Welcome to Part 2 of my Christmas cookie bake-a-thon! (Part 1: Butterscotch Bars)
The thing about baking is that unless you’re a pasty chef, or exceptionally gifted in the kitchen, or happen to have memorized countless ratios of fat to sugar, you can’t really bake without a recipe. It’s different for savory dishes, like a stew or salad, whose recipes afford lots of room to add, subtract, or substitute ingredients according to your taste. That’s why baking recipes are still so important to me, why 90% of the recipe hunting I do in my life is geared toward cookies, pies, and cakes. It’s also why it’s so important to share the good recipes when we find them. Bakers must be a society of sharers.
Take this biscotti recipe, for example. It comes from a tiny little unassuming book called The Brown Bag Lunch, by Susan Epstein. You’d never guess it by the cover, but this book includes a great little chapter on cookies and bars, usually in small-sized batches. I’ve made several of them and they’re all big hits. But the biscotti is the reason I keep revisiting this book, and why I freak out if I can’t find it right away (it’s so small it sometimes gets hidden away behind the big beastly cookbooks on the shelf). What makes these biscotti better than others?
BUTTER. These have a stick of butter in them. This is rare in the biscotti world, and maybe it technically makes them some other breed (possibly Mandelbrot–that’s the Jewish biscotti-type of cookie that usually does include butter or oil). They’re still dry cookies, perfect for dunking in your favorite hot beverage, but they’re not crispy-dry. All that butter makes them much tenderer and, in my opinion, tastier than your typical, bony biscotti. These will crumble if manhandled, so treat them gently and pack them flat in the cookie box, if you can bear to part with them.
Be sure and use real orange zest here, not the dried stuff. Please. It takes about 4 oranges to get the 2 Tablespoons required, but they’ll be so much better. The original recipe calls for pine nuts, but I hate to buy a whole cupful of them. I go with pecans and they’re delicious. I’ve also included my own dough-shaping technique, which is done on parchment paper instead of a floured surface.
- ½ cup unsalted butter, at room temperature
- ¾ cup sugar
- 2 eggs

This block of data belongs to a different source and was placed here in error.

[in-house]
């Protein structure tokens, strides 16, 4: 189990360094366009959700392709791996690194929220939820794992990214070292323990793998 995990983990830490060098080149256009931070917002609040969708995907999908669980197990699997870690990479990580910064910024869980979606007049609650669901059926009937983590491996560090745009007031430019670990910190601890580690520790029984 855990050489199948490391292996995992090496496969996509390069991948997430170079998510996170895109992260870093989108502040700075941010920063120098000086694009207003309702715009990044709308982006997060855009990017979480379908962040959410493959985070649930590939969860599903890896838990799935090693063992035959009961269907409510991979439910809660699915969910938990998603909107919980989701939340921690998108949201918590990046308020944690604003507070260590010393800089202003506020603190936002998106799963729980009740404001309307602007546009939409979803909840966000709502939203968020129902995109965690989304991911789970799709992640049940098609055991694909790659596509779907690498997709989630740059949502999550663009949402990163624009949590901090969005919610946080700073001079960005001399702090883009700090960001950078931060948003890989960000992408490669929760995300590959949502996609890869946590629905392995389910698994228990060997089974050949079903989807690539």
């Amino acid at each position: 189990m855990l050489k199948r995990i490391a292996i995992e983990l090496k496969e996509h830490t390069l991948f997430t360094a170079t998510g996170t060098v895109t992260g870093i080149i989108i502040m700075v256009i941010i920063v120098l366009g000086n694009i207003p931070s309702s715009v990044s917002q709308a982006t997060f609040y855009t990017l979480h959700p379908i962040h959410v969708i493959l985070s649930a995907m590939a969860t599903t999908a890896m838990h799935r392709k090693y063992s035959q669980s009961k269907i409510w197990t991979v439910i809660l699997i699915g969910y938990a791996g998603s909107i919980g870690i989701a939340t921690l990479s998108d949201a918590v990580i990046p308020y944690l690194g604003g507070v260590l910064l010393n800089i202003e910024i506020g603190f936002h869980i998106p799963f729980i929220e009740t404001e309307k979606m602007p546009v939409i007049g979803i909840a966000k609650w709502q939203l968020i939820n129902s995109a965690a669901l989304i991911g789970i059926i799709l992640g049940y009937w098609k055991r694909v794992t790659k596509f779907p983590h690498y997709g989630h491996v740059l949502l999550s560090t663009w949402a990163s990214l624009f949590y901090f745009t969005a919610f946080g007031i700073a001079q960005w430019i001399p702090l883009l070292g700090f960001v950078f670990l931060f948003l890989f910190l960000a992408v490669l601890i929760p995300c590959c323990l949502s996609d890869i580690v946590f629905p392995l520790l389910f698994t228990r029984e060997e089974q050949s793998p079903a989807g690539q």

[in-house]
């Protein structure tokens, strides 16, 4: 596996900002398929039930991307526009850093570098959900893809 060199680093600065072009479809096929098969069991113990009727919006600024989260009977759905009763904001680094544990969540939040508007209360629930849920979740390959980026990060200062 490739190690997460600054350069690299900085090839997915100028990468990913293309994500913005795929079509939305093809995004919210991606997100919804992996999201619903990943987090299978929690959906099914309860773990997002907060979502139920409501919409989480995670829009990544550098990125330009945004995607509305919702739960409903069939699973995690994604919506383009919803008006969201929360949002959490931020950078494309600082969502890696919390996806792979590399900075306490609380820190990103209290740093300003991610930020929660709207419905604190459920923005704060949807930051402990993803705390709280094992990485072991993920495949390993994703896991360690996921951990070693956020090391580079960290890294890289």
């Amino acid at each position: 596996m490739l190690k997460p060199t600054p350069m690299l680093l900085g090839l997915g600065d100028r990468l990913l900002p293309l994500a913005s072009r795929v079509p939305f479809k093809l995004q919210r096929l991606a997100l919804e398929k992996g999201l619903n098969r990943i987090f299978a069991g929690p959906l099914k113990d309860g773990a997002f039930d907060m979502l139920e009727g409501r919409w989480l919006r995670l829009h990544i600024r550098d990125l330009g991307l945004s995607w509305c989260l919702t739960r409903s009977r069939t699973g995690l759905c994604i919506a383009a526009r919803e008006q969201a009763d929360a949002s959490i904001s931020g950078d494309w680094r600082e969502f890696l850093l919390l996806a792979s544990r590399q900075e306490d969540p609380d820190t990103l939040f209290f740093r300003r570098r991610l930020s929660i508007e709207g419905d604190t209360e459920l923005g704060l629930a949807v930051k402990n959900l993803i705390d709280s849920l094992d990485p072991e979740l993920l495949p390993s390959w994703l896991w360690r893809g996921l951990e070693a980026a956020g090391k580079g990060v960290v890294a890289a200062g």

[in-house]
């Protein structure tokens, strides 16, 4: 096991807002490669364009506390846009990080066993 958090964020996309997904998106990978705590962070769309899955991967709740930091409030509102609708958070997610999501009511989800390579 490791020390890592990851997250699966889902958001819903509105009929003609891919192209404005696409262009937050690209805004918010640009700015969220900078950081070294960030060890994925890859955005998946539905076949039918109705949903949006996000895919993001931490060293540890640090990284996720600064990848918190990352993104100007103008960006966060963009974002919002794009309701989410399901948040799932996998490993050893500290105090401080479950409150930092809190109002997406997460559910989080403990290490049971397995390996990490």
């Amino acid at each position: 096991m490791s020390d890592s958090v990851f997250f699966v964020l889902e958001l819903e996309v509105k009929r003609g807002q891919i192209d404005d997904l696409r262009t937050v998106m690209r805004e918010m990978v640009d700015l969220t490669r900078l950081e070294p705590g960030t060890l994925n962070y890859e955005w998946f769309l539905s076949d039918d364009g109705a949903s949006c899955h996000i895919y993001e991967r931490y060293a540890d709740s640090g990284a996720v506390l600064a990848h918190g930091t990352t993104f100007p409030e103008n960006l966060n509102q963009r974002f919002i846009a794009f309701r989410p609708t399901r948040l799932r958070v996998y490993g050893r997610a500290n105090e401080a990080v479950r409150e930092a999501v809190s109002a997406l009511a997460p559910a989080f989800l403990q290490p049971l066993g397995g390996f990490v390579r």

- 2 Tablespoons fresh orange juice
- 2 Tablespoons grated orange zest (about 4 oranges)
- 1 teaspoon vanilla extract
- 2¼ cups all-purpose flour
- 1½ teaspoons baking powder
- ¼ teaspoon salt
- 1 cup chopped pecans, toasted
- Preheat the oven to 350.
- With an electric mixer, cream the butter and sugar together in a large bowl until light and fluffy, about 3 minutes.
- Add eggs, orange juice, orange zest, and vanilla; beat well.
- Combine the flour, baking powder, and salt in a small bowl, stirring well. Add the flour mixture to the butter mixture; blend thoroughly. Add the nuts and mix well.
- On a clean work surface, place a sheet of parchment paper the size of your baking sheet. You're going to make two logs of dough, side by side, on this paper. With a big spoon, glop half the soft dough into a "row," then do the same with the remaining half of dough beside the first row. Leave a few inches in between them. Sprinkle the tops of the rows with flour, then flour your hands, and gently shape the rows into even, flat strips, 12" long by 2" wide and about 1½" high. Don't worry about the bottoms of the logs not being floured.
- Slide the paper onto the baking sheet, trimming the paper edges to fit if necessary. Bake until lightly browned, about 25 minutes. Let cool for 5 minutes on the baking sheet and gently slide the logs off the paper onto a clean cutting surface.
- Cut loaf diagonally, with a sharp knife, into slices about ½" thick. Lay the slices flat on the baking sheet and bake for 5 minutes; remove from oven. Turn the slices over and bake another 5 to 7 minutes, until lightly browned. Store in an airtight container for up to 2 weeks.